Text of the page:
When the iSAX summaries for all raw data series have been computed, the index workers proceed in the constuction of the tree index. Each worker is assigned an iSAX buffer to work on (this is done again using Fetch&Inc). Each worker reads the data stored in (all parts of) its assigned buffer and builds the corresponding index subtree. Therefore, all index workers process distinct subtrees of the index, and can work in parallel and independently from one another, with no need for synchronization444 Parallelizing the processing inside each one of the index root subtrees would require a lot of synchronization due to node splitting. . When an index worker finishes with the current iSAX buffer it works on, it continues with the next iSAX buffer that has not yet been processed.

When the series in all iSAX buffers have been processed, the tree index has been built and can be used to answer similarity search queries, as depicted in the query answering phase of Fig. 2. To answer a query, we first perform a search for the query iSAX summary in the tree index. This returns a leaf whose iSAX summary has the closest distance to the iSAX summary of the query. We calculate the real distance of the (raw) data series pointed to by the elements of this leaf to the query series, and store the minimum of these distances into a shared variable, called BSF (Best-So-Far). Then, the index workers start traversing the index subtrees (the one after the other) using BSF to decide which subtrees will be pruned. The leaves of the subtrees that cannot be pruned are placed into (a fixed number of) minimum priority queues, using the lower bound distance between the raw values of the query series and the iSAX summary of the leaf node, in order to be further examined. Each thread inserts elements in the priority queues in a round-robin fashion so that load balancing is achieved (i.e., all queues contain about the same number of elements).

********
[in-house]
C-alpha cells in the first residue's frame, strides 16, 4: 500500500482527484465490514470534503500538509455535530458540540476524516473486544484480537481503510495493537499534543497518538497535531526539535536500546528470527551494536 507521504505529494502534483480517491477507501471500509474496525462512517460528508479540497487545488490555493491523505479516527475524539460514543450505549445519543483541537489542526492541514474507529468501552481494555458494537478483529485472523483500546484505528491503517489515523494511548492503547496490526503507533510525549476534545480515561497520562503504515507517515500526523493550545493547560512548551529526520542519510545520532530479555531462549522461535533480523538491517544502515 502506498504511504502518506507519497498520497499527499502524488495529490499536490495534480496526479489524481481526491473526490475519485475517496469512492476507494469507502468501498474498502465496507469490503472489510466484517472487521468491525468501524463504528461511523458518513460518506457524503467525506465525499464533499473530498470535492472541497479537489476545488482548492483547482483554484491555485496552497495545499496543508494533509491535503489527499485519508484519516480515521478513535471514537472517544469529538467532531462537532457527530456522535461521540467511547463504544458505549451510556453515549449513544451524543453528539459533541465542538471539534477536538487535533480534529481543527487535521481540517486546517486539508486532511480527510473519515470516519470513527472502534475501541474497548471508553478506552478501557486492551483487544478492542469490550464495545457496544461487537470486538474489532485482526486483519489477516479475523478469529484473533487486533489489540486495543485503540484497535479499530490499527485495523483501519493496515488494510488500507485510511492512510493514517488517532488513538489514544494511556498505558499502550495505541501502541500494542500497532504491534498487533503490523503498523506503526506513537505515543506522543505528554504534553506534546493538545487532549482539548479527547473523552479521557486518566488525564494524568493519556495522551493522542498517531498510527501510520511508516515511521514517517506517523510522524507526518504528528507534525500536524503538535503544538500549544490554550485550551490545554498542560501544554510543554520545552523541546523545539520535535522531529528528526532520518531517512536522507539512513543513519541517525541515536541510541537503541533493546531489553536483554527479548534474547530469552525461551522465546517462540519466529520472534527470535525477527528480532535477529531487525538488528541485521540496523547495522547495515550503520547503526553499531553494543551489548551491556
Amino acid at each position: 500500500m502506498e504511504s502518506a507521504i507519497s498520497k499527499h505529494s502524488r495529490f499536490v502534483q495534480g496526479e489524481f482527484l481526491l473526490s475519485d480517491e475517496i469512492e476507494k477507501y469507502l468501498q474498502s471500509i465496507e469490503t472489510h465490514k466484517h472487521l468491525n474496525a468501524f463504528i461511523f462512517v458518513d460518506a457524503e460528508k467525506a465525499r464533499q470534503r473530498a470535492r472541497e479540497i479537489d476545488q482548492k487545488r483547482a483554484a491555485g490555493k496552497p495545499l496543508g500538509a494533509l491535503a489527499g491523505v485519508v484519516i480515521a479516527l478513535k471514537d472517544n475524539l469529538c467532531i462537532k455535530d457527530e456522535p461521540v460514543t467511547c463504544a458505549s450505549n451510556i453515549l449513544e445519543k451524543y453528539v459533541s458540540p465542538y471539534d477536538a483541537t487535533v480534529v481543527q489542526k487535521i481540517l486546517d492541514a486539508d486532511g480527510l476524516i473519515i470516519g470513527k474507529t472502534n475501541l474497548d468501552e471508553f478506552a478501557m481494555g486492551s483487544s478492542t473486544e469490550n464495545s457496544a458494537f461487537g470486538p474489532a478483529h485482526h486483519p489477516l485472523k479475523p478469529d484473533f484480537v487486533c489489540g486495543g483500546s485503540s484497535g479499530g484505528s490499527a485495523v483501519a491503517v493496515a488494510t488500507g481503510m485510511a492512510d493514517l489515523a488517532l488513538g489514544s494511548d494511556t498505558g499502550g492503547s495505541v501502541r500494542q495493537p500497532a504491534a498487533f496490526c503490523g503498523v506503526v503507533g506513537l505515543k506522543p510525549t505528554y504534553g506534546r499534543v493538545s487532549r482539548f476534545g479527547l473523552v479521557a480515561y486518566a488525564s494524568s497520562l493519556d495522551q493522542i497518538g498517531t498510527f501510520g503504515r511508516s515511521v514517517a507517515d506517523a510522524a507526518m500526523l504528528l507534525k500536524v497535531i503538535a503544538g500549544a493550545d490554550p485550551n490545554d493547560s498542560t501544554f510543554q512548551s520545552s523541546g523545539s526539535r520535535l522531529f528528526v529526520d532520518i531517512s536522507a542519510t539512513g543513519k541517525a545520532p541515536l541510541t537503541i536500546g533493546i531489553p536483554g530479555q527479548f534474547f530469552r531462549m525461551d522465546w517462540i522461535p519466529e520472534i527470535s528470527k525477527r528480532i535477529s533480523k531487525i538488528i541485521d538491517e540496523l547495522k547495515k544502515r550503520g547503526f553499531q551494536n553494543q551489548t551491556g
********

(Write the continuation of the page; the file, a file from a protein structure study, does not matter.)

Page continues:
As soon as the necessary elements have been placed in the priority queues, each index worker chooses a priority queue to work on, and repeatedly calls DeleteMin() on it to get a leaf node, on which it performs the following operations. It first checks whether the lower bound distance stored in the priority queue is larger than the current BSF: if it is then we are certain that the leaf node does not contain any series that can be part of the answer, and we can prune it; otherwise, the worker needs to examine the series contained in the leaf node, by first computing lower bound distances using the iSAX summaries, and if necessary also the real distances using the raw values. During this process, we may discover a series with a smaller distance to the query, in which case we also update the BSF. When a worker reaches a node whose distance is bigger than the BSF, it gives up this priority queue and starts working on another, because it is certain that all the other elements in the abandoned queue have an even higher distance to the query series. This process is repeated until all priority queues have been processed. During this process, the value of BSF is updated to always reflect the minimum distance seen so far. At the end of the calculation, the value of BSF is returned as the query answer.

Note that, similarly to ParIS, MESSI uses SIMD (Single-Instruction Multiple-Data) for calculating the distances of both, the index iSAX summaries from the query iSAX summary (lower bound distance calculations), and the raw data series from the query data series (real distance calculations[31].

Iii-a Index Construction